2. We disagree with the view implicit in anarchism, and explicit in our comrades’ statement, that the transition from full-blown capitalism to a classless, stateless society will take a relatively brief period of time. The overthrow of capitalism will take a considerably long time; and the road there will have many twists and turns, false starts, backtracks, etc. But this task, long and arduous though it will be, represents only the first and simplest step in our struggle to be free. We need clearly to understand the distinction between the overthrow of capitalism (the seizure of state power), and the advent of a classless, stateless society. The former is only the first, tiny step in a journey that will take many years, perhaps generations. It’s very important to be clear on this question. Otherwise, not only will we be out of step with reality on the question of what is to replace capitalism; we will very likely pass up the opportunity to destroy capitalism when it arises. Lenin once said that the difference between the Bolsheviks and the anarchists was that the anarchists wanted the revolution to wait until people were different, while the Bolsheviks wanted the revolution now, with people as they are. Ain’t it the truth.

3. Revolutionary leadership occurs when the development of the revolution produces people with the experience and clarity of insight necessary to sum up the collective experience of the entire class and identify the way forward. Revolutionary leadership is a product and a weapon of the revolution, and if we are to succeed, we must learn to identify it and encourage it among us. At the same time, we must learn to be vigilant and to distinguish between revolutionary leadership and self-serving opportunism; we must strip leadership positions of all privilege and permanence; and we must never allow power to rest in the hands of state or party officials. The key to developing responsible leadership is to encourage the initiative of the masses of people. Only the masses of people, armed, organized and conscious of our class and our role in society can for long guarantee responsible, revolutionary leadership. We oppose the arbitrary “rotation” of leadership positions because we believe it weakens the revolutionary struggle. The masses of people will choose people for leadership positions based on their practice, experience, and grasp of reality; and they will change them when they see fit.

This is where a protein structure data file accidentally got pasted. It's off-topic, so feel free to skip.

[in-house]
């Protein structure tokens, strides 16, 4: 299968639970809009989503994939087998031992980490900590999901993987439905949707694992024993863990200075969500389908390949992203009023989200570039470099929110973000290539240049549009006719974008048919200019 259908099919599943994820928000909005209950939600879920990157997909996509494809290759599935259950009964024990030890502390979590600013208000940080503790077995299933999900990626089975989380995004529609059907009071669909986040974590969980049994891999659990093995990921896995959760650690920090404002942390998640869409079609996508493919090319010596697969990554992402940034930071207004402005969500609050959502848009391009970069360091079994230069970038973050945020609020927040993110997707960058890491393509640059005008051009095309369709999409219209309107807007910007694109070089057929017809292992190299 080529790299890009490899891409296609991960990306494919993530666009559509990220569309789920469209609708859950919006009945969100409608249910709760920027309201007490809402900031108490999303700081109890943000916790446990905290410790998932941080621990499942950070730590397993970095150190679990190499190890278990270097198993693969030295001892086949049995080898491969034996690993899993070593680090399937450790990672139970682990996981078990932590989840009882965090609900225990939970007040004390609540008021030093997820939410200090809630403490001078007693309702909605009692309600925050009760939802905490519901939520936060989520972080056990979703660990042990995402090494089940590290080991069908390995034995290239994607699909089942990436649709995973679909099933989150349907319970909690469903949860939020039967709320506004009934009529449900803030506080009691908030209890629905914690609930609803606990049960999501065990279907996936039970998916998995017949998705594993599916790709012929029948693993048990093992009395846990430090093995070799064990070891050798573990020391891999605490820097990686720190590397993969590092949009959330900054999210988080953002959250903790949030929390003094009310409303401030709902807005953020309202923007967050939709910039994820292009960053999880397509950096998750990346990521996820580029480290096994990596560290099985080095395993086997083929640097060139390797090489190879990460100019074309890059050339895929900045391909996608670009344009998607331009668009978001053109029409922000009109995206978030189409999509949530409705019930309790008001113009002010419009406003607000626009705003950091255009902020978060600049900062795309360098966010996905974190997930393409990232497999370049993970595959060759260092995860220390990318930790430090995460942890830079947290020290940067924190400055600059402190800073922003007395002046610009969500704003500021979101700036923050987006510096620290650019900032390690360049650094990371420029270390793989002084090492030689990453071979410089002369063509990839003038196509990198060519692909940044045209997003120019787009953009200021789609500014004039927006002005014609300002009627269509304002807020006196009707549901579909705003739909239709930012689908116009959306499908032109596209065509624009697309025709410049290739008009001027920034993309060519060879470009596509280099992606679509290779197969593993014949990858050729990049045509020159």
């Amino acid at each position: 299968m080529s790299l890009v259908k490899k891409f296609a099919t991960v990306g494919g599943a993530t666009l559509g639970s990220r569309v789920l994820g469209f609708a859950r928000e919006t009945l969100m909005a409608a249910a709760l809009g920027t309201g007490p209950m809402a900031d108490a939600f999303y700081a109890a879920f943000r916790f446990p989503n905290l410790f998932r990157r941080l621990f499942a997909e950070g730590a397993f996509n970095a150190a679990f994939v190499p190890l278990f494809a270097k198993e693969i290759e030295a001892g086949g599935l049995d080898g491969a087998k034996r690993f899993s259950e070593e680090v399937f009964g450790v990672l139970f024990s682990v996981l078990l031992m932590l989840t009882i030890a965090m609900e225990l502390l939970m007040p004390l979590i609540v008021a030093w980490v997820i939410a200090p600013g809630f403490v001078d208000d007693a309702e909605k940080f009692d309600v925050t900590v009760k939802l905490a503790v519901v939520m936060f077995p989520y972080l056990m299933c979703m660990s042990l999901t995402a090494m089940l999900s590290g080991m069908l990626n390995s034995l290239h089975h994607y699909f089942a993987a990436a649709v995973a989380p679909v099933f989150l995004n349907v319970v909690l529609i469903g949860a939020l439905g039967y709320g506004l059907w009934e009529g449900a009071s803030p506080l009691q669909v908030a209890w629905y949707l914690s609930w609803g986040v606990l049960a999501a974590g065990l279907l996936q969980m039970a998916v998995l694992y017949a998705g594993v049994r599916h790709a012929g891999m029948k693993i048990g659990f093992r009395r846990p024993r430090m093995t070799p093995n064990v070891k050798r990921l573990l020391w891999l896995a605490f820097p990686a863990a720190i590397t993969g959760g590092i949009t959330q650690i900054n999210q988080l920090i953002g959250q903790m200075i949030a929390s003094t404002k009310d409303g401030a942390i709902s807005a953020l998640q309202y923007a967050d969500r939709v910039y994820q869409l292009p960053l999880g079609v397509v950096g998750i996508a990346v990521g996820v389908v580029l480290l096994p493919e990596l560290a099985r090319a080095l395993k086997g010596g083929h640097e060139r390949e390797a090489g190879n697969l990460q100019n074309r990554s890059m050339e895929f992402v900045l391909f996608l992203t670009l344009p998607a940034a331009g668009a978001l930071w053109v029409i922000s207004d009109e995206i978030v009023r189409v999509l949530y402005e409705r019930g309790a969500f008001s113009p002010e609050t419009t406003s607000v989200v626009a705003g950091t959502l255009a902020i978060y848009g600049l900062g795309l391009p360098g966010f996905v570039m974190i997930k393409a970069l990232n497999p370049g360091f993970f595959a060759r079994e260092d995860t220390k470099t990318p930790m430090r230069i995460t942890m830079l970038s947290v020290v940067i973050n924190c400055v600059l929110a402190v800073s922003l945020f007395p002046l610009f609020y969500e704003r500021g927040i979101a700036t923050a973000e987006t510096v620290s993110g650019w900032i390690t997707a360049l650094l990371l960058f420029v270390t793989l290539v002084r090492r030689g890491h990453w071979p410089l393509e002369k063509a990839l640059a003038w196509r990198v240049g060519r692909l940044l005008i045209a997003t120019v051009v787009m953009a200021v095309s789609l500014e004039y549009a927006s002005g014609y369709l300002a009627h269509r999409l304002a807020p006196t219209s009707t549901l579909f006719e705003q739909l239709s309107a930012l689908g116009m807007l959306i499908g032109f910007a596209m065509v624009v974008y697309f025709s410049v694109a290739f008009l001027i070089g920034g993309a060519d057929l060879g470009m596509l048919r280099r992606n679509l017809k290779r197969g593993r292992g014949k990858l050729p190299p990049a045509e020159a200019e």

4. American exceptionalism is nothing new. Traditionally, however, it’s been used to deny the need for armed struggle in the U.S., i.e. “America has a long history of democracy, almost universal literacy, universal suffrage, and a tradition of encouraging, at least in words, civil dissent. Therefore, American bourgeois democracy is much more unstable in its class character, and socialism can be snuck into America without the ugly necessity of armed struggle.” And so on.

Our comrades’ brand of American exceptionalism is a little more subtle. They turn the premise on its head and persistently claim that since the American working class (although “not stupid or unfeeling”) is so fucked up, individualized, competitive, racist, sexist, etc., the centralization and unity of socialism is unnecessary or dangerous or something. If all this slander were true (which it is not), we would expect to find anarchists arguing for more centralization to keep all these fucked up people from ripping off their own revolution.

5. While it is true that security is much easier in very small, tightly knit groups that are isolated from each other, it’s also true that small, tightly knit autonomous groupings can’t be very effective against a united, monolithic force like the U.S. Army. There is a contradiction between the revolutionary goals of developing individual initiative and promoting the fullest possible democracy on the one hand, and the need for strength and unity of action that comes from centralized organization on the other. Anarchism’s view of this is too one-sided; it completely ignores the second part of the contradiction. They would have us take on an (already “insane”) elephant with a gang of mosquitoes.